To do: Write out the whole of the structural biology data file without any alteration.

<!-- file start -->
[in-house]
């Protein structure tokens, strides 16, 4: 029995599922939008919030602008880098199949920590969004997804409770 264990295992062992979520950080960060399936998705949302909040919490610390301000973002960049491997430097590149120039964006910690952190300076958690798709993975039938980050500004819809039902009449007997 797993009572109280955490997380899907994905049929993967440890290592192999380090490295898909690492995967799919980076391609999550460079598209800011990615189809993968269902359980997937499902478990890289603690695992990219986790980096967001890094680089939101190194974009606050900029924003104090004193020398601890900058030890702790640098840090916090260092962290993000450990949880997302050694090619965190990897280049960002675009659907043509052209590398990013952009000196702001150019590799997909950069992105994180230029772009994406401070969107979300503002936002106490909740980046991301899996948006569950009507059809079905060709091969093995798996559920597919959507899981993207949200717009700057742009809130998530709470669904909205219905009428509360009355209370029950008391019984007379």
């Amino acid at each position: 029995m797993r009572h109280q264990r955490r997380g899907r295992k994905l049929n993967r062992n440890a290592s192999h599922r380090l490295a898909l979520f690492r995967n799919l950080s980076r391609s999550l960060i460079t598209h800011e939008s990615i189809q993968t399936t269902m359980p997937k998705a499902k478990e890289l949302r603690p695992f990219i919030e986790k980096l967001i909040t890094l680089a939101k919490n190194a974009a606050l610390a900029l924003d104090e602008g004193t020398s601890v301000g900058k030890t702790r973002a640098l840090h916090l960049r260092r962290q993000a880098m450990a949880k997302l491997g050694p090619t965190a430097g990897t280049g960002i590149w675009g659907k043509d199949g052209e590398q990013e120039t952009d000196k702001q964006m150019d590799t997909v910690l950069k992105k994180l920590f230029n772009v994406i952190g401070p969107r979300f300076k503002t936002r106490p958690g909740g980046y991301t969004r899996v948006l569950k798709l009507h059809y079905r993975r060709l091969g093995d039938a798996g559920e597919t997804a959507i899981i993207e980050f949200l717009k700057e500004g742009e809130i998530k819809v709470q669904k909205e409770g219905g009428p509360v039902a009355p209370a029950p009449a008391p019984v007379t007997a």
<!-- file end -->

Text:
[in-house]
């Protein structure tokens, strides 16, 4: 029995599922939008919030602008880098199949920590969004997804409770 264990295992062992979520950080960060399936998705949302909040919490610390301000973002960049491997430097590149120039964006910690952190300076958690798709993975039938980050500004819809039902009449007997 797993009572109280955490997380899907994905049929993967440890290592192999380090490295898909690492995967799919980076391609999550460079598209800011990615189809993968269902359980997937499902478990890289603690695992990219986790980096967001890094680089939101190194974009606050900029924003104090004193020398601890900058030890702790640098840090916090260092962290993000450990949880997302050694090619965190990897280049960002675009659907043509052209590398990013952009000196702001150019590799997909950069992105994180230029772009994406401070969107979300503002936002106490909740980046991301899996948006569950009507059809079905060709091969093995798996559920597919959507899981993207949200717009700057742009809130998530709470669904909205219905009428509360009355209370029950008391019984007379």
């Amino acid at each position: 029995m797993r009572h109280q264990r955490r997380g899907r295992k994905l049929n993967r062992n440890a290592s192999h599922r380090l490295a898909l979520f690492r995967n799919l950080s980076r391609s999550l960060i460079t598209h800011e939008s990615i189809q993968t399936t269902m359980p997937k998705a499902k478990e890289l949302r603690p695992f990219i919030e986790k980096l967001i909040t890094l680089a939101k919490n190194a974009a606050l610390a900029l924003d104090e602008g004193t020398s601890v301000g900058k030890t702790r973002a640098l840090h916090l960049r260092r962290q993000a880098m450990a949880k997302l491997g050694p090619t965190a430097g990897t280049g960002i590149w675009g659907k043509d199949g052209e590398q990013e120039t952009d000196k702001q964006m150019d590799t997909v910690l950069k992105k994180l920590f230029n772009v994406i952190g401070p969107r979300f300076k503002t936002r106490p958690g909740g980046y991301t969004r899996v948006l569950k798709l009507h059809y079905r993975r060709l091969g093995d039938a798996g559920e597919t997804a959507i899981i993207e980050f949200l717009k700057e500004g742009e809130i998530k819809v709470q669904k909205e409770g219905g009428p509360v039902a009355p209370a029950p009449a008391p019984v007379t007997a």